Friendly Streets

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Sidewalk Management

Multiple demands on sidewalks for advertising, publications, and art competes with the primary function of sidewalks as a pedestrian and wheelchair thoroughfare. We seek to find common sense, balanced solutions to the following problems facing our sidewalks and right of ways. Read more about the issues, including our suggestions to alleviate the problems:


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City Council Adopts Ordinance to Improve Sidewalks 

Following a three year initiative by several neighborhood associations,  Portland City Council on January 7th unanimously adopted an amended ordinance to regulate publication boxes on our city sidewalks. 

The amended code creates guidelines as to when, where, and how publication boxes can be placed, as well as requiring publishers to affix a sticker to all of their boxes with a working phone number to report condition issues with the boxes.  It defines what constitutes an abandoned box, and it creates a mechanism for the Portland Bureau of Transportation (PBOT) to enforce the code.  The code revision also creates an option for newspaper co-publication boxes in other parts of the city.  This is a huge step forward towards cleaning up the public right-of-way.  Along with other quality of life issues such as noise, trash and graffiti, this as an important victory in making city streets cleaner, safer and more livable.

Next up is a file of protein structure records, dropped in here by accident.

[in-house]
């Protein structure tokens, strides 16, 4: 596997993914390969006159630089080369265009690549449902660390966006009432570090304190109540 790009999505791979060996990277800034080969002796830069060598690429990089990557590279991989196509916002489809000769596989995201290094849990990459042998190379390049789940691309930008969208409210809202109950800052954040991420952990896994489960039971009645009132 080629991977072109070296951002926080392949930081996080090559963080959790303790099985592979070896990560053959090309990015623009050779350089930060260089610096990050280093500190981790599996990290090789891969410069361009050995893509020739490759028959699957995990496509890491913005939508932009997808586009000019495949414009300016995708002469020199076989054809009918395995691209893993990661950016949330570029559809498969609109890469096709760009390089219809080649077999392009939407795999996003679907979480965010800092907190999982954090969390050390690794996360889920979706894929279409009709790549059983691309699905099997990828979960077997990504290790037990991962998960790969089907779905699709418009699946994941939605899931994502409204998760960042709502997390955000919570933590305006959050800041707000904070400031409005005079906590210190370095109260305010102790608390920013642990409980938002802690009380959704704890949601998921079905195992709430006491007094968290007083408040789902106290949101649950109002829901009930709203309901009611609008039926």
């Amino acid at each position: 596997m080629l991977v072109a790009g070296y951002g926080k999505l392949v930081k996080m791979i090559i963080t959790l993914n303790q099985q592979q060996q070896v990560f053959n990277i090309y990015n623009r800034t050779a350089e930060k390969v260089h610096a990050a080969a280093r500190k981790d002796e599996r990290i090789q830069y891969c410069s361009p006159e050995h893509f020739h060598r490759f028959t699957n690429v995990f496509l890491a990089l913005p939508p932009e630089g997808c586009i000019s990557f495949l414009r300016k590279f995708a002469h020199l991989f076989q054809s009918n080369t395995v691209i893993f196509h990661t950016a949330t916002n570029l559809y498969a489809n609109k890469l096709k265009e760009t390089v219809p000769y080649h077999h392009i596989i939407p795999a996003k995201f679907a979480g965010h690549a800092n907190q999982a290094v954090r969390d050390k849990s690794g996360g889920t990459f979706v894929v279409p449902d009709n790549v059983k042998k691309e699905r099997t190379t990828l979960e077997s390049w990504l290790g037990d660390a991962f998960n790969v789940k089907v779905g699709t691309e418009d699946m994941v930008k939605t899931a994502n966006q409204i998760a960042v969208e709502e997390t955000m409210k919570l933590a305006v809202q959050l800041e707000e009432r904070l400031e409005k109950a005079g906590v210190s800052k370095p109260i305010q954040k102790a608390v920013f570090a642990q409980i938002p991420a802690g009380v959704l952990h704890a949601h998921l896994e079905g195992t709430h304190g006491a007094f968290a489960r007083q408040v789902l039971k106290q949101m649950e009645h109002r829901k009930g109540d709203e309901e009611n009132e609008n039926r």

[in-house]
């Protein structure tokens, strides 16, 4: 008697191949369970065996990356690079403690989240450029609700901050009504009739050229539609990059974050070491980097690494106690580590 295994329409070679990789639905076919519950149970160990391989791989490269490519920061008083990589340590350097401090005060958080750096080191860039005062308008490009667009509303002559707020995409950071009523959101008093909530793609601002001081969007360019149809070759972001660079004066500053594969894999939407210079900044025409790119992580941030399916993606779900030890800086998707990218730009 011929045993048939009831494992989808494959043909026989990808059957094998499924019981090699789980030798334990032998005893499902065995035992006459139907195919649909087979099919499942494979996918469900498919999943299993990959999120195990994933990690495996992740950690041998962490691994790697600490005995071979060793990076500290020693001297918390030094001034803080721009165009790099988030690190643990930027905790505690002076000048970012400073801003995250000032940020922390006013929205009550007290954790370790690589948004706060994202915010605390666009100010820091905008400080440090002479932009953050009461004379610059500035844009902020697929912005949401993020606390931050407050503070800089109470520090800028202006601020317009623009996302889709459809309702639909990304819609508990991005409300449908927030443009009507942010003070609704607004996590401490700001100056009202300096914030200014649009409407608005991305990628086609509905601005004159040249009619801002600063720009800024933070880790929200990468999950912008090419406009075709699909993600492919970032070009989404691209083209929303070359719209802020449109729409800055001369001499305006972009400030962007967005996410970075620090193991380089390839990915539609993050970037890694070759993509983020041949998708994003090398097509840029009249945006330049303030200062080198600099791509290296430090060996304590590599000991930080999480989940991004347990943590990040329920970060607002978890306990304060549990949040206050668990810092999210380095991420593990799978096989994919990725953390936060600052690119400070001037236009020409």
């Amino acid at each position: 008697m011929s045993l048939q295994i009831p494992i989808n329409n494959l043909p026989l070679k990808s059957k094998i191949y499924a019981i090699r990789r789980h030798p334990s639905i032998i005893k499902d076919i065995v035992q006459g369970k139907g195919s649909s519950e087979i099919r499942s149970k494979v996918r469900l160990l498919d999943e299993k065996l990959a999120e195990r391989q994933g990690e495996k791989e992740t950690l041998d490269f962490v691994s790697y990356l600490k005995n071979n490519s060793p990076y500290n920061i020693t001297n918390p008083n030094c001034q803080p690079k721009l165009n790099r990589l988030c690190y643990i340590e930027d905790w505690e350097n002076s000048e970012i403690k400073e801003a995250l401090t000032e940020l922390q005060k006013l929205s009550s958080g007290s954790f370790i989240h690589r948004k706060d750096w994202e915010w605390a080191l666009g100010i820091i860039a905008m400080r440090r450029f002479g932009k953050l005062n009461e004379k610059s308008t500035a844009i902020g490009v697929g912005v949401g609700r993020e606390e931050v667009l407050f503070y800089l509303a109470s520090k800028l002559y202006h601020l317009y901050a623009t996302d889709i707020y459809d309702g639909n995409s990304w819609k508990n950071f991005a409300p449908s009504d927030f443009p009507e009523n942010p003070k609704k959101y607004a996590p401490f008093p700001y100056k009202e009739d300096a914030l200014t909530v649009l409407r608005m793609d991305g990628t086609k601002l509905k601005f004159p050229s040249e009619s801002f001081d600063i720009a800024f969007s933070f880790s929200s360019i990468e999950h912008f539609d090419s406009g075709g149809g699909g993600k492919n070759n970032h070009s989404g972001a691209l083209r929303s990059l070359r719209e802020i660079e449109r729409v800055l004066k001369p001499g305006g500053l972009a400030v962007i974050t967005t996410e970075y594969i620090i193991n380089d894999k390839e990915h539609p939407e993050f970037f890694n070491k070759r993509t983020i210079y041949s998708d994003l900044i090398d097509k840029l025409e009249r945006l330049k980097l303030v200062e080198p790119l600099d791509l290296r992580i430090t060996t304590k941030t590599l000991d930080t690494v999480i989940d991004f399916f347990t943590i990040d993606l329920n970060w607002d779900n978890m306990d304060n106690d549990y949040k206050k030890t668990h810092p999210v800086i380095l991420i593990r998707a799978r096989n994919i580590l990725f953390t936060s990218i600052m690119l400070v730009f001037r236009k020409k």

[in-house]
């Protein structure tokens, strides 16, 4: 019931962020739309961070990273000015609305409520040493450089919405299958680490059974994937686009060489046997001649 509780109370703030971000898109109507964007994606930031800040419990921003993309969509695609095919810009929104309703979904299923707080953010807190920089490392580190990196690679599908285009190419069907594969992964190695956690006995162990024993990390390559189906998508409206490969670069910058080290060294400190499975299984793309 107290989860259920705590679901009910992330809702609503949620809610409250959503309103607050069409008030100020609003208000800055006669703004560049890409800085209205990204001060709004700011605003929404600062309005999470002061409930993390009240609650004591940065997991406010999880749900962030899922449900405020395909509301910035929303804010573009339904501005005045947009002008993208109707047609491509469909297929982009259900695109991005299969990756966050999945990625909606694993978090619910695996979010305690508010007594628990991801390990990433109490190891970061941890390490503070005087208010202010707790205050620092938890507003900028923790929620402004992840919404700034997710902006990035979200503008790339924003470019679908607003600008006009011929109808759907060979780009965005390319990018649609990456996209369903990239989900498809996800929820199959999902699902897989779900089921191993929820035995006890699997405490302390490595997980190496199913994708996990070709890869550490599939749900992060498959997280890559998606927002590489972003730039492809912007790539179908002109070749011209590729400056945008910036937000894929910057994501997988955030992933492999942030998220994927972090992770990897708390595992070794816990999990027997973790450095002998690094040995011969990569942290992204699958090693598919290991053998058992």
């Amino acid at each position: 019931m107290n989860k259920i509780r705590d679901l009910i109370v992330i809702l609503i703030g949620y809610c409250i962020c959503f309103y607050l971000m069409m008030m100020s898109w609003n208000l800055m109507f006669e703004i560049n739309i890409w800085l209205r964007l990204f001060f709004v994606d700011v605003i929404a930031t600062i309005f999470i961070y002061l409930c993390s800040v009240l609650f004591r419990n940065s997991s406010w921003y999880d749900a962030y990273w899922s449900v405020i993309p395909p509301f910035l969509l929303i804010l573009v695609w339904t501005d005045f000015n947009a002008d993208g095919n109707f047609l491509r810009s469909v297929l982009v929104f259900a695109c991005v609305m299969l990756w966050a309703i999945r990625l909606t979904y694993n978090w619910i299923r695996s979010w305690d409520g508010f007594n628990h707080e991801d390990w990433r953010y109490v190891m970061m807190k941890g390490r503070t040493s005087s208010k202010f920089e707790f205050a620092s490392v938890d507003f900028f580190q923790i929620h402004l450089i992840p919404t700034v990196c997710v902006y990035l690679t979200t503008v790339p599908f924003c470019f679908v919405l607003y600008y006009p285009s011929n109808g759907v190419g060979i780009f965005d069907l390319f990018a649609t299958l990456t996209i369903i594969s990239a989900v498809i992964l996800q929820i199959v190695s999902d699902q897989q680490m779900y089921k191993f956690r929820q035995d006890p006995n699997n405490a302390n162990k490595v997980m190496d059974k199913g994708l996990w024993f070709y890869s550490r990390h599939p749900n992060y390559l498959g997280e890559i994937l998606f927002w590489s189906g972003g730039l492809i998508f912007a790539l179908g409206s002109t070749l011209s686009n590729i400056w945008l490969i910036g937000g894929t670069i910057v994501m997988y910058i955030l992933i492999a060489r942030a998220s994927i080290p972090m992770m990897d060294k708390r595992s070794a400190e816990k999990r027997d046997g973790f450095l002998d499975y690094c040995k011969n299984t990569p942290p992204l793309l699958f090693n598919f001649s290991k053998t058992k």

In supportive testimony before City Council, Friendly Streets President and representative to the Joint Subcommittee on Sidewalk Management Jan Valentine said, “Our concern is that the proper regulation of public sidewalks must provide for multiple beneficial uses and the safety of sidewalk users. In particular, based on physical surveys, we have observed there is a need to locate public amenities, such as publication boxes, in a way that respects everyone's legal rights, while enhancing the pedestrian experience.” 

Representatives from the Northwest Neighborhood Association,  the Downtown Neighborhood Association, the Portland Business Alliance and Friendly Streets also provided testimony in support of the ordinance. The passage of this ordinance is a testament to how the collaborative efforts of neighborhood associations, business associations,  other stakeholders (including the publishing industry) and government (PBOT) can help to create more livable communities.